1. After consuming fried foods, red meat, fast food, colas, or desserts, I don't feel my best.

2. I eat refined foods like white flour and sugar regularly.

3. I regularly take aspirin, antibiotics, or unbuffered vitamin C.

4. Vigorous exercise often leaves me feeling exhausted.

5. After an hour of work at my desk, I'm mentally and physically tired.

6. My muscles often feel stiff and sore.

7. I have a history of osteoporosis, arthritis, or gout.

8. I've already had my 50th birthday.

9. I frequently catch a cold or the flu.

10. I am especially susceptible to sore throats, canker sores, or food allergies.

If you answer yes to five or more questions, you are quite likely to be overly acid. Even one yes could be an indicator, e.g., if you frequently catch a cold or the flu. (On the other hand, a true alkaline type could eat refined foods without suffering an acid backlash.)


Increasing pH lowers the risk of urinary tract infections and reduces symptoms of cystitis, according to a study published in The Journal of International Medical Research. In bladder infections, burning sensations occur when bacteria-laden acid comes in contact with the sensitive tissue. Highly acidic cranberry juice is commonly used as a remedy because it helps prevent the bacteria from clinging to the bladder walls. But study participants found symptom relief and some clearing of infection by taking 4 grams of sodium citrate, an alkalizing agent, in a glass of water three times a day for two days. To fight UTIs at home, Lark recommends taking 5 to 10 grams of buffered vitamin C per day in divided doses--and avoiding acidic foods--until the condition resolves.

Raising pH increases the immune system's ability to kill bacteria, concludes a study conducted at The Royal Free Hospital and School of Medicine in London. Viruses and bacteria that cause bronchitis and colds thrive in an acidic environment. To fight a respiratory infection and dampen symptoms such as a runny nose and sore throat, Lark suggests taking an alkalizing mixture of sodium bicarbonate and potassium bicarbonate. (See "Quick-Fix Home Remedy," page 38, for the recipe.)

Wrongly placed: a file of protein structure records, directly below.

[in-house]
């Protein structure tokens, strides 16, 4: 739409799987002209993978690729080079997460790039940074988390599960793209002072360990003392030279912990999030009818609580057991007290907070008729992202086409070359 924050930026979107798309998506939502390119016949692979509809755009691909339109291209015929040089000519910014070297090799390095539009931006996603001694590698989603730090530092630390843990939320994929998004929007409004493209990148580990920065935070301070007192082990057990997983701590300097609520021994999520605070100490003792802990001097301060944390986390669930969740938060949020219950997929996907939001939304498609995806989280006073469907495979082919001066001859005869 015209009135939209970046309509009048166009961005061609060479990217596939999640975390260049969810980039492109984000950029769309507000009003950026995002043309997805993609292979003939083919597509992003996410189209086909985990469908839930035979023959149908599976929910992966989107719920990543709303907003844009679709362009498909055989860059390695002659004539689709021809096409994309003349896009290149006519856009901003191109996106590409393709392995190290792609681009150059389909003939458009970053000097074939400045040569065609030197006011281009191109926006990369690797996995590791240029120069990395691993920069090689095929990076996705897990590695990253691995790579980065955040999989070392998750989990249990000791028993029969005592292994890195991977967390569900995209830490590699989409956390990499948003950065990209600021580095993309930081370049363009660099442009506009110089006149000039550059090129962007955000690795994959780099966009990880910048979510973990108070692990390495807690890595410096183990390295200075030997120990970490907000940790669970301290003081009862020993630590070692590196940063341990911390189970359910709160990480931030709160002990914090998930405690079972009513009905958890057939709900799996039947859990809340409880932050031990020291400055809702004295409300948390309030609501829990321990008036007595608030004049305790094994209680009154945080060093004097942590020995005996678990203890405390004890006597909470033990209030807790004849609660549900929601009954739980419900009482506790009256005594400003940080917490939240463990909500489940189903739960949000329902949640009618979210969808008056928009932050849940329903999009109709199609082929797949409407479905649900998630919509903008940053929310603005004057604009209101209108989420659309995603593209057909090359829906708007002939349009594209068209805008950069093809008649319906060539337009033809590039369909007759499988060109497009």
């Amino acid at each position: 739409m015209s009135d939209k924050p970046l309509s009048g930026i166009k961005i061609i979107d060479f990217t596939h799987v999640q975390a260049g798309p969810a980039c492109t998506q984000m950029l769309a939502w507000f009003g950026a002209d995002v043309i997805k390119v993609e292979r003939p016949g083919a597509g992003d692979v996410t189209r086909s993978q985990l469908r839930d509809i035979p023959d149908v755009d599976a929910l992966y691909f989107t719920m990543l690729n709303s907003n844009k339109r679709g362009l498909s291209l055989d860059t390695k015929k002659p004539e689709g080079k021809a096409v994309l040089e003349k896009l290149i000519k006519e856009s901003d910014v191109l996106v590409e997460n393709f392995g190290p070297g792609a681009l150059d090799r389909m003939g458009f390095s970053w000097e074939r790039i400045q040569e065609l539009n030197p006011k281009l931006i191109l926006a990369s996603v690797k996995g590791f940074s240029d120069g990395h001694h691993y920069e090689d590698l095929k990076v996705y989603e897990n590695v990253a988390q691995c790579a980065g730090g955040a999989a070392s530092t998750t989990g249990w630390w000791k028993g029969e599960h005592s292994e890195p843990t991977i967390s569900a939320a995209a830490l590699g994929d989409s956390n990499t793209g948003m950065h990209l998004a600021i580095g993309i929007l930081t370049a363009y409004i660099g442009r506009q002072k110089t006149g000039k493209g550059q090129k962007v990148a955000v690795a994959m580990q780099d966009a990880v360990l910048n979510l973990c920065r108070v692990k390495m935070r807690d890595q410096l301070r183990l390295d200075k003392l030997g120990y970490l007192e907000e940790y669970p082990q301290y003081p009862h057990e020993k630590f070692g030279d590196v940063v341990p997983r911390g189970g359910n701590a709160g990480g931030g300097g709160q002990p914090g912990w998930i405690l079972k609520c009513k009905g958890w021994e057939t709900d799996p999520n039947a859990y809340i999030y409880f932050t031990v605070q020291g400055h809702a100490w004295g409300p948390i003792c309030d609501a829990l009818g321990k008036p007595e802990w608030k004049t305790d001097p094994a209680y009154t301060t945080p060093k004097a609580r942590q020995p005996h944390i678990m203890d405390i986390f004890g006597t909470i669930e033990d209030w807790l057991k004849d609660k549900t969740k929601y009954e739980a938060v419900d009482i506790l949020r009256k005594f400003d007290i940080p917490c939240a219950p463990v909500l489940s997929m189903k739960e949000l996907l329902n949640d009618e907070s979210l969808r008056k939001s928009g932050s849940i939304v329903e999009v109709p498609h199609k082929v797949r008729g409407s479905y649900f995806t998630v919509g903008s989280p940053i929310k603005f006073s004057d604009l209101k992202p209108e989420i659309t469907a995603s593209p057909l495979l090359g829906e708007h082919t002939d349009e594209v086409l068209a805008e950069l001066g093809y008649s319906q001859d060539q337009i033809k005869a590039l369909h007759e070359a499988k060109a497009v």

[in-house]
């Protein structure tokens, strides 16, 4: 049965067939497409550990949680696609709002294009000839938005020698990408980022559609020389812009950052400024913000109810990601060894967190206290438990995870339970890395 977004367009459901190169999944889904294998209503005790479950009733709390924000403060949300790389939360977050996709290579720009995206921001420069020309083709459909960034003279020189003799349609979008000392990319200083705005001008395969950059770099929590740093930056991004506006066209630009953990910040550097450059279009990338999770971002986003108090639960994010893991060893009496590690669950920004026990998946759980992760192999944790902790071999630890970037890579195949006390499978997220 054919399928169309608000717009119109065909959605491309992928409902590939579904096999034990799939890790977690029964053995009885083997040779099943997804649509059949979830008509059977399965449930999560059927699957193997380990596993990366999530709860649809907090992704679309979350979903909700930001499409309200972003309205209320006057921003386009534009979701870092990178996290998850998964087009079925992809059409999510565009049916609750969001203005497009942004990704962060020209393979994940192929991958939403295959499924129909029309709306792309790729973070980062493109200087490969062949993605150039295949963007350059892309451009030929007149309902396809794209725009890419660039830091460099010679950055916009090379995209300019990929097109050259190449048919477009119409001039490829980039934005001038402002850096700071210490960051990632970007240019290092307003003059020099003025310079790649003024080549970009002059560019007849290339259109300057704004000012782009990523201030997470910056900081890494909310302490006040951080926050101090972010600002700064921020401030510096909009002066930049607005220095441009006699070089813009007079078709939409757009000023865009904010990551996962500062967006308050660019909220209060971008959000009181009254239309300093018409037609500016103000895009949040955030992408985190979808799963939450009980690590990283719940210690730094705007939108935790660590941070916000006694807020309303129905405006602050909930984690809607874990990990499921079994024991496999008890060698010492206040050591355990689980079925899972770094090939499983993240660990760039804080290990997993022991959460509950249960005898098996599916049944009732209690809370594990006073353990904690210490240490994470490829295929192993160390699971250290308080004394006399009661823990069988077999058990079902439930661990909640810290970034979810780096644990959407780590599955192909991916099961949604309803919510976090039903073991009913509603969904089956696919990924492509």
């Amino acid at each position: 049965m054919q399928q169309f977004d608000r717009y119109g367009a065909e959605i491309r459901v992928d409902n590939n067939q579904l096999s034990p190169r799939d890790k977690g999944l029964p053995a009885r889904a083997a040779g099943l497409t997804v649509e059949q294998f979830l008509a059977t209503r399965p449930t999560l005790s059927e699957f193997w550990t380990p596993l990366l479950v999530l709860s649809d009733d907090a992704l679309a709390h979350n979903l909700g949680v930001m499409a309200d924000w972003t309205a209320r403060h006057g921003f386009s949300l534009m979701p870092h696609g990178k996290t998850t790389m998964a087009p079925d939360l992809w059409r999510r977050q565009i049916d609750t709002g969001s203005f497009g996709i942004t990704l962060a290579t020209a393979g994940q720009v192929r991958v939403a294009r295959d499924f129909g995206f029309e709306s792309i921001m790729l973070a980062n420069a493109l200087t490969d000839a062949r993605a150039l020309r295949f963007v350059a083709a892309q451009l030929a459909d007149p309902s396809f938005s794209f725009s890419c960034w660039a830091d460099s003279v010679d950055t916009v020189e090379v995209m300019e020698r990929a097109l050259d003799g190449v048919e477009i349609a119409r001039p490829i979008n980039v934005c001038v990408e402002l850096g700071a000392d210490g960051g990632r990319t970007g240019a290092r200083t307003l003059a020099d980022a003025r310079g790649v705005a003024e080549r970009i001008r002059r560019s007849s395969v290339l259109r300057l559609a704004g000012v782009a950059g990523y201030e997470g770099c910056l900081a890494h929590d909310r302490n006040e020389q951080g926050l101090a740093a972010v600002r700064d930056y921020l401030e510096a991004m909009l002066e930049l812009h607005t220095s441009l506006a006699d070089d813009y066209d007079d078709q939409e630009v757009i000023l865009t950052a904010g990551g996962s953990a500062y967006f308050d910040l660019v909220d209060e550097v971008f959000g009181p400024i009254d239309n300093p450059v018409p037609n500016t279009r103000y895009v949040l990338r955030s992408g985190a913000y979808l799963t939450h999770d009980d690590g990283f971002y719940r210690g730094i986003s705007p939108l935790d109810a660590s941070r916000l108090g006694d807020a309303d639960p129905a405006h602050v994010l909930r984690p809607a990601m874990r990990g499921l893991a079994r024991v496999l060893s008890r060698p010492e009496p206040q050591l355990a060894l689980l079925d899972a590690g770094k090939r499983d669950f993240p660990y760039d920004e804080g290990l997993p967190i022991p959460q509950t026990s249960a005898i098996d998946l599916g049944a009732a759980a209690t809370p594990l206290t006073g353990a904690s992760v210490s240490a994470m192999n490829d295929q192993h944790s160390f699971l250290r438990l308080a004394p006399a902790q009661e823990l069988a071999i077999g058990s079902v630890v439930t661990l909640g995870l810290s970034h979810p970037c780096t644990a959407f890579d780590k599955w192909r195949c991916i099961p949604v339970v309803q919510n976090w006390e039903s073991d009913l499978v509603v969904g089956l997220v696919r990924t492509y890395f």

Alkalines protect you against osteoporosis. When the body becomes overly acid, it releases buffering minerals into the bloodstream, such as calcium taken from bones, in a study published in The New England Journal of Medicine, researchers gave post-menopausal women alkalizing potassium bicarbonate and found that the subjects' mineral loss from bone declined and that the rate of bone formation increased.

Adopting a more alkaline vegetarian diet can improve the symptoms of rheumatoid arthritis, according to studies cited in the Journal of the American Dietetic Association, and it may help treat gout and Crohn's disease. Also, alkalizing lowers the risk of kidney stones by making uric acid more soluble.


Once you know which foods tend to be acidic or alkaline, you can make smarter choices whether you're dining in or out.

COPYRIGHT 2005 Weider Publications
COPYRIGHT 2005 Gale Group